Tripsichord Music Box (1970)

The Tripsichord Music Box was an American psychedelic rock group of the 1960s. They were managed by Matthew Katz, who also worked with Jefferson Airplane, Moby Grape and It's a Beautiful Day. Their loyalty to Katz, at a time when many San Francisco bands were signing recording deals with LA-based labels, may have contributed to their relatively unknown status today. Led by guitarist and singer/songwriter David Zandonatti, Tripsichord recorded a full length LP and several singles for Katz's San Francisco Sound label.
Circa 1966 Zandonatti joined The Ban whose members included Straight, McKinney and Guzman; The Ban had released a single on Brent Records before he joined them. They then signed to the

Embassy record label and their name was changed to the Now. Upon moving from Lompoc, California, to San Francisco they signed up to be managed by Matthew Katz who came up with the name Tripsichord Music Box and around this time Zandonatti became converted to the Mormon Church which became an influence on songs he wrote, some of which appeared on the band's LP. Tripsichord's other songwriter, Bill Carr, is Jewish and as Zandonatti was the only committed Mormon in the band they were never a "Mormon band".
Towards the end of their stay in San Francisco Ron McNeely joined as vocalist and, when Tripsichord Music Box folded, Zandonatti, Straight and McNeely moved to Utah and formed a band named Free Spirit. Straight left soon after leaving the Zandonatti and McNeely to get involved in the Sons of Mosiah, more of a troupe than a band.
Next, Zandonatti, Guzman, Dennis MacGregor and Danny Coletti formed Natty Bumppo who relocated to LA. Zandonatti stayed with them until 1981/82; he now lives in Oregon.


Their only LP release is a midpoint between the psych sounds of early Quicksilver Messenger Service and Moby Grape’s shorter, more concise material – psych influenced rural rock/folk rock with plenty of stoned ruminations and lots of melodic guitar work – the classic SF sound.  Regarding the Tripsichord album, Fuzz, Acid & Flower’s Clark Faville added, “their self-titled album (recorded in 1969) proves conclusively that they alone carried the torch during that year that was once shared by Quicksilver Messenger Service, Frumious Bandersnatch and Moby Grape. The Tripsichord album is essentially what the world was hoping Shady Grove would be! The record is an embarrassing wealth of riches both musically and in its dark and menacing lyrical imagery. The dual guitar interplay on this under-rated gem is as good as anything by the three groups mentioned and has stood the test of time well.”   If the album has a weak spot, it’s “Short Order Steward,” a boring blues jam that’s nearly rescued by fine guitar soloing.   The remaining cuts are excellent.  “Fly Baby” and “Black Door” are two of the better unknown SF psych cuts (Fly Baby features great tribal rhythms) while the album’s last cut, “Everlasting Joy,” lifts off with inspired guitar leads.  Other gems are the relaxed country rock of  “We Have Passed Away” and the mystical musings of “Narrow Gate.”  If you’re interested in hearing this unsung band’s music, the Akarma reissue is probably the best bet.  Besides including the album in its entirety, this disc also features the Fifth Pipe Dream tracks along with Tripsichord’s two 45s.  A very classy reissue with lots of great music.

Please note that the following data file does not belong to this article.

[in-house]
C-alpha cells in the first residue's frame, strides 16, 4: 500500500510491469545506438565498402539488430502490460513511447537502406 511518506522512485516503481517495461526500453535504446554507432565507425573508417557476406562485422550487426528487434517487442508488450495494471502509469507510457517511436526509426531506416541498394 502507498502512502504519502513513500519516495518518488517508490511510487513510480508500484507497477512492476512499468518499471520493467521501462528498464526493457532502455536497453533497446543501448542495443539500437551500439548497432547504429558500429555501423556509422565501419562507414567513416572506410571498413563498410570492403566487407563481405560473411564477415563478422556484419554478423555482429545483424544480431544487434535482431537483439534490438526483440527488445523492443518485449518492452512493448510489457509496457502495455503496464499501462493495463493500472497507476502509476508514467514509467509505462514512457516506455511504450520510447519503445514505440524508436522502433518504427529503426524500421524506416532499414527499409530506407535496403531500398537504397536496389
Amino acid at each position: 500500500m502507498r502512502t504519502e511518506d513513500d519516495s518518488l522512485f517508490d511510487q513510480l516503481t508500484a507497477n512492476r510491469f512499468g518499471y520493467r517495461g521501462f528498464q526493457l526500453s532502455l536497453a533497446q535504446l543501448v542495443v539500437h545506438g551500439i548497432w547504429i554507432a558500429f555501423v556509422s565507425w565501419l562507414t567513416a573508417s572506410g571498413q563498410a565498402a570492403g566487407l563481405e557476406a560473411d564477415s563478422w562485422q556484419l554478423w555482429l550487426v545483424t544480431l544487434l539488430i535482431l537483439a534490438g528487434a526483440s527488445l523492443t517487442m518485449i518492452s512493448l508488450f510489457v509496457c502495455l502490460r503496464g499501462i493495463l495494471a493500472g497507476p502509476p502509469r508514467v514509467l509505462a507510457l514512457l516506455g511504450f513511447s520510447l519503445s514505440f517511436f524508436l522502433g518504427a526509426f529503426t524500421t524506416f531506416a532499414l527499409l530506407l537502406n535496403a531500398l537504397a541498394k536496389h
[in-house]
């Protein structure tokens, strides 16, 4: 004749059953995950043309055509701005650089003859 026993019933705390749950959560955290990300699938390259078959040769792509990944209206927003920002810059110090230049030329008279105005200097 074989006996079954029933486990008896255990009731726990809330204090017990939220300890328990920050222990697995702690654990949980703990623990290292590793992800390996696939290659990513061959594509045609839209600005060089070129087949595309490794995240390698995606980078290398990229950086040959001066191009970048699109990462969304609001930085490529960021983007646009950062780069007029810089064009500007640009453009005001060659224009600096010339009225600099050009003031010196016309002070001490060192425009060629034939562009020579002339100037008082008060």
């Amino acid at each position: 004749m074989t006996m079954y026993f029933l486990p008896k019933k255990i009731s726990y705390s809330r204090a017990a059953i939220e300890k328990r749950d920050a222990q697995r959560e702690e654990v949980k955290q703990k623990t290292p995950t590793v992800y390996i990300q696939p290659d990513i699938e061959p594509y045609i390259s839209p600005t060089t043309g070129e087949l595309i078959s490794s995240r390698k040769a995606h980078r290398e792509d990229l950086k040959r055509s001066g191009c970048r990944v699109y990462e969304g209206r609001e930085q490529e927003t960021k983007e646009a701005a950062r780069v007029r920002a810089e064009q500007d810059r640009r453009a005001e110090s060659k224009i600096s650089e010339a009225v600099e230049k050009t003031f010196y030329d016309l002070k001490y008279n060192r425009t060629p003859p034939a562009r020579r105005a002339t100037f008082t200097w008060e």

In the last gasp of San Francisco acid rock, Tripsichord Music Box recorded an album of cheery, hippie-vibed music that was already on the verge of becoming anachronistic upon its 1970 release. It isn't bad, and not too indulgent. It's just pretty derivative, with the characteristically angular S.F. guitar lines, folk-influenced harmonies, and lyrics hopefully anticipating a new order of sunshine and possibility. Sometimes they sound like a more pop-oriented Grateful Dead, and the influence of the Airplane is also evident; most of the vocals are male, but the presence of some female singing adds some color to the mix.

01. On the Last Ride (4:43)
02. We Have Passed Away (2:45)
03. Black Door (2:56)
04. The New Word (4:40)
05. Son of the Morning (5:35)
06. Short Order Steward (5:05)
07. The Narrow Gate (3:36)
08. Fly Baby (6:26)
09. Everlasting Joy (4:19)

10. You're the Woman (bonus) (3:35)
11. It's not Good (bonus) (3:10)
12. Family Song (bonus) (8:27)
13. Times & Seasons (bonus) (3:23)
14. Sunday the Third (bonus) (3:19)

Line up:
Randy Guzman—drums
Frank Straight—guitar
Dave Zandonatti—bass
Oliver Mckinney—keyboards and organ
Bill Carr—vocals
Ron McNeely-vocals